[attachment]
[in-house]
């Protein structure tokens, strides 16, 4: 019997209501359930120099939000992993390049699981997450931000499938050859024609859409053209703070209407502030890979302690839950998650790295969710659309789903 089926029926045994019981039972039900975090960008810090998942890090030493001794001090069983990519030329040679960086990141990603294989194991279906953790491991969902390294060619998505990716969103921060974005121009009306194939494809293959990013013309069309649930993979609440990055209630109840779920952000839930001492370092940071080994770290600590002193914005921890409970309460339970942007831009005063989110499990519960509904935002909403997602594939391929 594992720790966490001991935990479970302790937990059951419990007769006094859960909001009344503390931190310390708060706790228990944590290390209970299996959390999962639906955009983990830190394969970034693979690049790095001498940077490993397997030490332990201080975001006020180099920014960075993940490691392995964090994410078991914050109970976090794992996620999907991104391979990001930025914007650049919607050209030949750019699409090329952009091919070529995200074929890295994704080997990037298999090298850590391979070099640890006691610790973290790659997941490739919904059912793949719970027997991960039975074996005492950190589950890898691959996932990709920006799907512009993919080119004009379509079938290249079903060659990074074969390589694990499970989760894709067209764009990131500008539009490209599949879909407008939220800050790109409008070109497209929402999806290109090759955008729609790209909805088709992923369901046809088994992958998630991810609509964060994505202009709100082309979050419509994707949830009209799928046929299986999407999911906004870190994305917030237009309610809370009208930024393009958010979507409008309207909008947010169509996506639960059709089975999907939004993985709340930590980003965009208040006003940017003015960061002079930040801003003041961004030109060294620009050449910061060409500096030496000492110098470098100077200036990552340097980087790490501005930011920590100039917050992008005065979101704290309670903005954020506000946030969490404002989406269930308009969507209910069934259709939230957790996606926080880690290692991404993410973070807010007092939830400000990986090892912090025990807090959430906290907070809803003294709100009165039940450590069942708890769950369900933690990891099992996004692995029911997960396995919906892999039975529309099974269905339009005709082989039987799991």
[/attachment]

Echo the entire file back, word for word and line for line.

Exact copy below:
[in-house]
């Protein structure tokens, strides 16, 4: 019997209501359930120099939000992993390049699981997450931000499938050859024609859409053209703070209407502030890979302690839950998650790295969710659309789903 089926029926045994019981039972039900975090960008810090998942890090030493001794001090069983990519030329040679960086990141990603294989194991279906953790491991969902390294060619998505990716969103921060974005121009009306194939494809293959990013013309069309649930993979609440990055209630109840779920952000839930001492370092940071080994770290600590002193914005921890409970309460339970942007831009005063989110499990519960509904935002909403997602594939391929 594992720790966490001991935990479970302790937990059951419990007769006094859960909001009344503390931190310390708060706790228990944590290390209970299996959390999962639906955009983990830190394969970034693979690049790095001498940077490993397997030490332990201080975001006020180099920014960075993940490691392995964090994410078991914050109970976090794992996620999907991104391979990001930025914007650049919607050209030949750019699409090329952009091919070529995200074929890295994704080997990037298999090298850590391979070099640890006691610790973290790659997941490739919904059912793949719970027997991960039975074996005492950190589950890898691959996932990709920006799907512009993919080119004009379509079938290249079903060659990074074969390589694990499970989760894709067209764009990131500008539009490209599949879909407008939220800050790109409008070109497209929402999806290109090759955008729609790209909805088709992923369901046809088994992958998630991810609509964060994505202009709100082309979050419509994707949830009209799928046929299986999407999911906004870190994305917030237009309610809370009208930024393009958010979507409008309207909008947010169509996506639960059709089975999907939004993985709340930590980003965009208040006003940017003015960061002079930040801003003041961004030109060294620009050449910061060409500096030496000492110098470098100077200036990552340097980087790490501005930011920590100039917050992008005065979101704290309670903005954020506000946030969490404002989406269930308009969507209910069934259709939230957790996606926080880690290692991404993410973070807010007092939830400000990986090892912090025990807090959430906290907070809803003294709100009165039940450590069942708890769950369900933690990891099992996004692995029911997960396995919906892999039975529309099974269905339009005709082989039987799991």